Doctor Who S05E12 — The Pandorica Opens, Review

Doctor Who - The Pandorica Opens

So now we know who is inside the Pandor­ica. I’ll be honest, even avoid­ing spoil­ers, the answer was the one I was expect­ing. But that isn’t a crit­i­cism. It’s the most satis­fy­ing answer given the under­ly­ing story arc of the season. Spoil­ers will follow…

Doctor Who - The Pandorica OpensThe Pandor­ica Opens had most of the hall marks of modern Doctor Who season closers. Guest appear­ances from earlier episodes; a threat to the universe etc. But on top of that it had that Steven Moffat style. The snappy dialogue we’ve come to expect; some heart wrench­ing char­ac­ter moments; a story that holds to it’s own inter­nal logic and an under­ly­ing mystery (to be solved in the final episode perhaps).

From the open­ing scenes as a message winds its way through time from Van Gogh all the way to the Doctor (cour­tesy of River Song), I was capti­vated. The pace is fast from begin­ning to end, but the tone changes ever so slowly as the episode progresses. Start­ing off as pure action and adven­ture, it grad­u­ally devel­ops darker elements and by the final third I was just wait­ing for the shoe to drop.

You might argue that throw­ing quite so many aliens into a single episode is overkill, but Moffat made it work and gave us a threat big enough that the alliance was convinc­ing. He’s also created a cliffhanger that appears very diffi­cult to get out of with­out doing some sort of rewind. We’ll see, however.

The Pandor­ica Opens wasn’t perfect mind you. It was really never explained why there was a broken down Cyber­man near the Pandor­ica. Nor why if it could reat­tach its head, it hadn’t already. That sequence felt a bit like filler to me. Well done, but filler none the less.

The Rory scenes on the other hand were pure bril­liance. I’m still not sure we know the whole Amy story. Some­thing doesn’t feel quite right.  But the way the elements of Rory’s death in an earlier story and Amy’s lack of memory of that were woven into this was wonder­ful.  As was the echo­ing back to Victory of the Daleks as Amy tries to talk Rory into shak­ing off his program­ming. Great perfor­mances by both Karen Gillan and Arthur Darvill here made me really empathize with the char­ac­ters.

Speak­ing of perfor­mances, Matt Smith once again holds the whole thing together. His Doctor, some­times manic, some­times assured, always bril­liant is just capti­vat­ing to watch. There’s so much going on with his facial expres­sions, his hands as well as what he’s saying. For all that the Doctor is an over the top char­ac­ter, this is  a subtle perfor­mance giving it real depth.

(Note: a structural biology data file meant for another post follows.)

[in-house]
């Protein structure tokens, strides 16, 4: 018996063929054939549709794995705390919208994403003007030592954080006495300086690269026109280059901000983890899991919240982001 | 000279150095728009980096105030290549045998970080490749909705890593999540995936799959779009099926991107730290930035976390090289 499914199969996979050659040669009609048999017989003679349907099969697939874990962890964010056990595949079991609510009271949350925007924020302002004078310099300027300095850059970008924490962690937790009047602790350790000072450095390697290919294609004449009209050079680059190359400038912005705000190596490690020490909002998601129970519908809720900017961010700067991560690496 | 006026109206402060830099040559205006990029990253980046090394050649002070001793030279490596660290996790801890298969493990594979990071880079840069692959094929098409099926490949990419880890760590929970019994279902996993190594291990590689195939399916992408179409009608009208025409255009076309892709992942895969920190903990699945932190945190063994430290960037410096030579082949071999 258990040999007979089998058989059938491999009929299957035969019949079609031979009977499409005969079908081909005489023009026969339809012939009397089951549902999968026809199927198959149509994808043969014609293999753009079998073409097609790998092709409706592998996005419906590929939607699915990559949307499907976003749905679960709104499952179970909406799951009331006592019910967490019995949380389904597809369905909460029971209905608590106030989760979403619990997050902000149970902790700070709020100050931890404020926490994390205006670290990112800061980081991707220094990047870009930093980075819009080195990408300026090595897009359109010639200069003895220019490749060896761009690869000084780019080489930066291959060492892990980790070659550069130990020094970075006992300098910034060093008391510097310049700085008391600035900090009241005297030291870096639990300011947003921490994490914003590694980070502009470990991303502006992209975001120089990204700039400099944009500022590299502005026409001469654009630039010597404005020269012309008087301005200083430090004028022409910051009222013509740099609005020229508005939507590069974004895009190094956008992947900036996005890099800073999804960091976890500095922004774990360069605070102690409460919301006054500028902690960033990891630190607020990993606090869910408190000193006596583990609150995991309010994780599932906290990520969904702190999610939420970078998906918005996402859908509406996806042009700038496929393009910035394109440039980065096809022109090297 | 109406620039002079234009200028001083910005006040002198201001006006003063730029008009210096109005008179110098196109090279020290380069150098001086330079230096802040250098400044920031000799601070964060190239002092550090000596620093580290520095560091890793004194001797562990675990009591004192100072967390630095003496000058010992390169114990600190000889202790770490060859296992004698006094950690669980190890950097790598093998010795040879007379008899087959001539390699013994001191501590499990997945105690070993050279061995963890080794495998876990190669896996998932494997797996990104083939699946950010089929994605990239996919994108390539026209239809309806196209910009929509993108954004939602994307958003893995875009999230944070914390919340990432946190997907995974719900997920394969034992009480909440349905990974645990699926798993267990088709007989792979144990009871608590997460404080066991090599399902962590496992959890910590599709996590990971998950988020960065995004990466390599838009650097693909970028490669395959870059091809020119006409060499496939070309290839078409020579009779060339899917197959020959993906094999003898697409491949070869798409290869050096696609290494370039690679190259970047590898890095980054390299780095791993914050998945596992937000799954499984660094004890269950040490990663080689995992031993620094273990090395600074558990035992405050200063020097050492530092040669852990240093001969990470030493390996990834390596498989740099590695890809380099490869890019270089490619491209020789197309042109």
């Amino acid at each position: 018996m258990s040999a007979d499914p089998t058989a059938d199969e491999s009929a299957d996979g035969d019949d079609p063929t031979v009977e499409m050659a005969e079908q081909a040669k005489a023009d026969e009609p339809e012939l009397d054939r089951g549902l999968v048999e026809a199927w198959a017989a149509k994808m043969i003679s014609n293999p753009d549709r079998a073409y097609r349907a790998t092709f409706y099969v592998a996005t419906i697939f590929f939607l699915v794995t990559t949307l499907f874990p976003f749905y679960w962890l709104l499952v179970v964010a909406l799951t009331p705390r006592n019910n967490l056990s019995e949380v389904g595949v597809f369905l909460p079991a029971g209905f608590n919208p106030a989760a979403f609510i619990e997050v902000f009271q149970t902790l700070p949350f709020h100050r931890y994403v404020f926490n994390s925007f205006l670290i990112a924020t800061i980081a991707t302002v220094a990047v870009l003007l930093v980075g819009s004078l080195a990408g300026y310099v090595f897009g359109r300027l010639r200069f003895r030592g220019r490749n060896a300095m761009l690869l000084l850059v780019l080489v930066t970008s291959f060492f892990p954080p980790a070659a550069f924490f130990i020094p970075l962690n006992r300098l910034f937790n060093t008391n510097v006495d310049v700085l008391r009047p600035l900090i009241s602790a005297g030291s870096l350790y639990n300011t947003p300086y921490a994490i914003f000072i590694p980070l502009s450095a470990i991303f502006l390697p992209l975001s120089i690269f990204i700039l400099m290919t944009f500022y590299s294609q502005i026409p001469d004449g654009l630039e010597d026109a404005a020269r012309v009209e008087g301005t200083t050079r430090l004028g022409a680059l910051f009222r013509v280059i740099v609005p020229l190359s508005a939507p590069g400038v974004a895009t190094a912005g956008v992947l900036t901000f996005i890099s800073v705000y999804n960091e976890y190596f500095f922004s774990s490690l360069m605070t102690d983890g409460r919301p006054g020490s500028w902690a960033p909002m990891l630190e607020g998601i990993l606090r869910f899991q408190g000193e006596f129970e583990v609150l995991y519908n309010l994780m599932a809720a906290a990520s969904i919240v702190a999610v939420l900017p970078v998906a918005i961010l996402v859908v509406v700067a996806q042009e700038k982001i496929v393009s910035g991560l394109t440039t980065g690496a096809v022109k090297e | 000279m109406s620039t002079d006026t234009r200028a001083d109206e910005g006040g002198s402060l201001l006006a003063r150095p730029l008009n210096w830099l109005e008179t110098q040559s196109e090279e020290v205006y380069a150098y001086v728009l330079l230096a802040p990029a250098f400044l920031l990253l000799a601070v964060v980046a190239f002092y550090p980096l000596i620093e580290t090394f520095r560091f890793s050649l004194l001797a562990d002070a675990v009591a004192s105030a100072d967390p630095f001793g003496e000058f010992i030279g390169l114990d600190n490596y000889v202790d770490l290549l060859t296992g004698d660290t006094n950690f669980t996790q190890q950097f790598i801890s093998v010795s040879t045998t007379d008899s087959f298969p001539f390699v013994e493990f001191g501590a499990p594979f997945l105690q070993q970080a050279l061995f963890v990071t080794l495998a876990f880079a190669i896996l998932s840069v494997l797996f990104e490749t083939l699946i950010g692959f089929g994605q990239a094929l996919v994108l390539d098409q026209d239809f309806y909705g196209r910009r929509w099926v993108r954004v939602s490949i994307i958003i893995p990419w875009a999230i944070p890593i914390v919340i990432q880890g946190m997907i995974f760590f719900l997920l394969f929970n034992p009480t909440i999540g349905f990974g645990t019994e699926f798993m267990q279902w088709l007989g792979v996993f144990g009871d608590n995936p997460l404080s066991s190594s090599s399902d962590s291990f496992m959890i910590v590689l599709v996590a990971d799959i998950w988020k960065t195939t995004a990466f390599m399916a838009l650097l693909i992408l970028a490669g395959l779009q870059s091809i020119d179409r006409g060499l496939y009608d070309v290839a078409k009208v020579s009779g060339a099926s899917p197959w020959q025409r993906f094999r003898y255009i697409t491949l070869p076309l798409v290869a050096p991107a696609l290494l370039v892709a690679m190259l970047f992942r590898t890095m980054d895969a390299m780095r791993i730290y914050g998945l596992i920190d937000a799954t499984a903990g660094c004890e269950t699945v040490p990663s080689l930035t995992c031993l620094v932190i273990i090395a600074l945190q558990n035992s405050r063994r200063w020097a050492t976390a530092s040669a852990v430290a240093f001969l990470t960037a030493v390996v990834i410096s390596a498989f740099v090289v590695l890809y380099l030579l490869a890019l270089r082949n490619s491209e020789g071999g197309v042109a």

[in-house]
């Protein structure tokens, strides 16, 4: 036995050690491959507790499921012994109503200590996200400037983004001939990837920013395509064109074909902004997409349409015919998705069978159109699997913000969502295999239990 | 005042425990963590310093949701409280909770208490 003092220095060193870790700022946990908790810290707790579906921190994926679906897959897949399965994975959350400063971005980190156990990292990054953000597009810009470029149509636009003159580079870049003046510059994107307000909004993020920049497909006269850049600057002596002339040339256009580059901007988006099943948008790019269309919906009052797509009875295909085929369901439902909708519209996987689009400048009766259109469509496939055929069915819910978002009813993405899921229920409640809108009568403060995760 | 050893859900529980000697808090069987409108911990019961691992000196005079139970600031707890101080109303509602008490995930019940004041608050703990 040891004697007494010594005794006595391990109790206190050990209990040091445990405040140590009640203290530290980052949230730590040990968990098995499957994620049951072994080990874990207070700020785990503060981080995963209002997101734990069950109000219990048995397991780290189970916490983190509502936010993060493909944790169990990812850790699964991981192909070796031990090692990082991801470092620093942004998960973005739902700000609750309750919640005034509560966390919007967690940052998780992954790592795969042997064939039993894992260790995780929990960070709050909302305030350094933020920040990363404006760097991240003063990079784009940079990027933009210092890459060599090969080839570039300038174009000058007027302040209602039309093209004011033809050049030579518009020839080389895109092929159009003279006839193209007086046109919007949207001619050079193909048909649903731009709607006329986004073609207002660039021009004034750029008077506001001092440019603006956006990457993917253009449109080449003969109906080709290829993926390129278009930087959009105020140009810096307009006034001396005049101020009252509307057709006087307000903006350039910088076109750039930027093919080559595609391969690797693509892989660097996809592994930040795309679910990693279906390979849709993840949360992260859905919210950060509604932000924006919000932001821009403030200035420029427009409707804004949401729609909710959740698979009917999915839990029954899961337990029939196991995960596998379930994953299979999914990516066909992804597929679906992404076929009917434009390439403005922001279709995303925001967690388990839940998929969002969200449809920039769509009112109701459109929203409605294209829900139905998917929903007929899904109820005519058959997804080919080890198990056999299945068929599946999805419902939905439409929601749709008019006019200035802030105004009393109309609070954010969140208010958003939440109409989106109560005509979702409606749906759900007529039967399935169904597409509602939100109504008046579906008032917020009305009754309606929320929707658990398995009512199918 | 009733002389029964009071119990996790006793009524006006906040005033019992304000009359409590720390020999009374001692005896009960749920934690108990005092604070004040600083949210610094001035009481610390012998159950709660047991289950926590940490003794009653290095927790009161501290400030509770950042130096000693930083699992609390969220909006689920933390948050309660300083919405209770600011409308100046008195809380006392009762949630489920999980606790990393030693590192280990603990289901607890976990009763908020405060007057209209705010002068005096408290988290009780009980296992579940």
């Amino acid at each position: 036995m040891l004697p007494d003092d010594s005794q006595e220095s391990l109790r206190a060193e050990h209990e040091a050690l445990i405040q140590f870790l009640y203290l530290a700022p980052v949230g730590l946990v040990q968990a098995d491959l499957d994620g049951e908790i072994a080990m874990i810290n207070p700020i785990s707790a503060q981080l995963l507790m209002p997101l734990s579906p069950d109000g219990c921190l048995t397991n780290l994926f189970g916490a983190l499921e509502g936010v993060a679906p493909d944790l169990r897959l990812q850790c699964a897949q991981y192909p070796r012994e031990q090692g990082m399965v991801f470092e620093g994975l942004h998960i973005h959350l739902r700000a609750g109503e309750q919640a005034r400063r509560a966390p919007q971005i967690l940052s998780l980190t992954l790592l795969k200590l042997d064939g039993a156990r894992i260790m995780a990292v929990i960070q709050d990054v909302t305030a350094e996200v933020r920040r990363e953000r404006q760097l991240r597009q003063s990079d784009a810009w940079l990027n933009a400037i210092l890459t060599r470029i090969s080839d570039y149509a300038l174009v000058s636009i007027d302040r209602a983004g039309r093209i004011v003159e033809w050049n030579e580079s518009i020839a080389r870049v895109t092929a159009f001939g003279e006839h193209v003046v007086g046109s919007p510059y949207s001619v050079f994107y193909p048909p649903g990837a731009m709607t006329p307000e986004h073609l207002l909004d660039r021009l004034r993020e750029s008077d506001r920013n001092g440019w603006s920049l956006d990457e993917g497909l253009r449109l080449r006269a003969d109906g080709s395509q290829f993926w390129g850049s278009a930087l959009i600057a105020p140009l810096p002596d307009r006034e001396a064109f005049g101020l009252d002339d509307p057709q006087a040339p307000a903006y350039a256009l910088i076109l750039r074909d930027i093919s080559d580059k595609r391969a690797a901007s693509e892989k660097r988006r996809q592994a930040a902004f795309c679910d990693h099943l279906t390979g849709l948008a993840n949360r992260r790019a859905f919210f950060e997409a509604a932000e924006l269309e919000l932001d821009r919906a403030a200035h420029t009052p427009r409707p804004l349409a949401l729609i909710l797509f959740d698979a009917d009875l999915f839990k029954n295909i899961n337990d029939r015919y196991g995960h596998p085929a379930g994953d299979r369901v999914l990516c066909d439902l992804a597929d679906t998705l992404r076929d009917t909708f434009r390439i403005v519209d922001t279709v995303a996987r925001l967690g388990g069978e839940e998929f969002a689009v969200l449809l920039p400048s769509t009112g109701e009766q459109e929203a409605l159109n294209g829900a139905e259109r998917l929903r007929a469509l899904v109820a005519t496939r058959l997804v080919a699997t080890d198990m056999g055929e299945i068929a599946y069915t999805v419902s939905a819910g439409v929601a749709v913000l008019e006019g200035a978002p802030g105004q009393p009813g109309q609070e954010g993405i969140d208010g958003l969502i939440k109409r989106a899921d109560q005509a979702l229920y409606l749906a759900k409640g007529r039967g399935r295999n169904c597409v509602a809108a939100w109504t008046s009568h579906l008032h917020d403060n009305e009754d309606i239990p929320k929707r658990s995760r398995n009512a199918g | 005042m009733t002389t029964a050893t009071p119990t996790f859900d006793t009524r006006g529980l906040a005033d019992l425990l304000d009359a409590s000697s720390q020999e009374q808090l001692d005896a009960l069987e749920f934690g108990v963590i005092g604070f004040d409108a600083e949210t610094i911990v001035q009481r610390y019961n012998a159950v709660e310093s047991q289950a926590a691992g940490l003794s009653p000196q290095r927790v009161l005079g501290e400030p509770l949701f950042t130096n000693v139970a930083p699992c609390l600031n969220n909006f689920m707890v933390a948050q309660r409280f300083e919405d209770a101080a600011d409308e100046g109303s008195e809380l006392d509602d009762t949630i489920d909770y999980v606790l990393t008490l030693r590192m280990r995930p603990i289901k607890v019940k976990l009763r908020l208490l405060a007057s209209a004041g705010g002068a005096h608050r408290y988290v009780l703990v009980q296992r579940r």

I really can’t wait to see the season finale. Moffat has built up a lot of expec­ta­tions here. There are some major ques­tions to answer. How does the Doctor escape? Is Amy really dead? What is the deal with Amy anyway?  Who was that voice? Did the TARDIS really explode? Based on past perfor­mance I’m expect­ing good answers to all of these ques­tions.

Really I don’t know what more people could want from a Doctor Who finale. Or at least the first part of one.

About Eoghann Irving

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Comments

  • I think the phrase “Time Loop” will resolve most every­thing, includ­ing the dead Cyber­man and traces of energy weapons fired at Stone­henge.

    We had boat­loads of fun spec­u­lat­ing on this one on the Fusion Patrol Podcast when we were record­ing this morn­ing. There are so many little pieces that appear to have been woven through­out the series, that there’s loads of possi­bil­i­ties!

    • I’m always a bit nervous when things like “Time Loop” are bandied about. It can so easily descend into Deus ex Machina and devalue every­thing that preceded it.

      • Deus ex Machina” is actu­ally the Doctor’s real Gallifreyan name.

        I get a little uncom­fort­able about all the Moffat idol­a­try, but I’m prob­a­bly as guilty of it as anyone. I think if anyone can take a good stab at pulling off a closed time loop story, Moffat’s the best chance we’ve got. A time loop can never really make sense to our poor little linearly-locked minds, but he’s shown in Blink that he’s not afraid of trying and has done so success­fully (at least that seems to be the consen­sus — I’m sure there are some that disagree.)

        He’s also shown that he’s reused many of his plot ideas from previ­ous stories in this series, so he doesn’t seem likely to shy away from trying the timey whimey time loop again.

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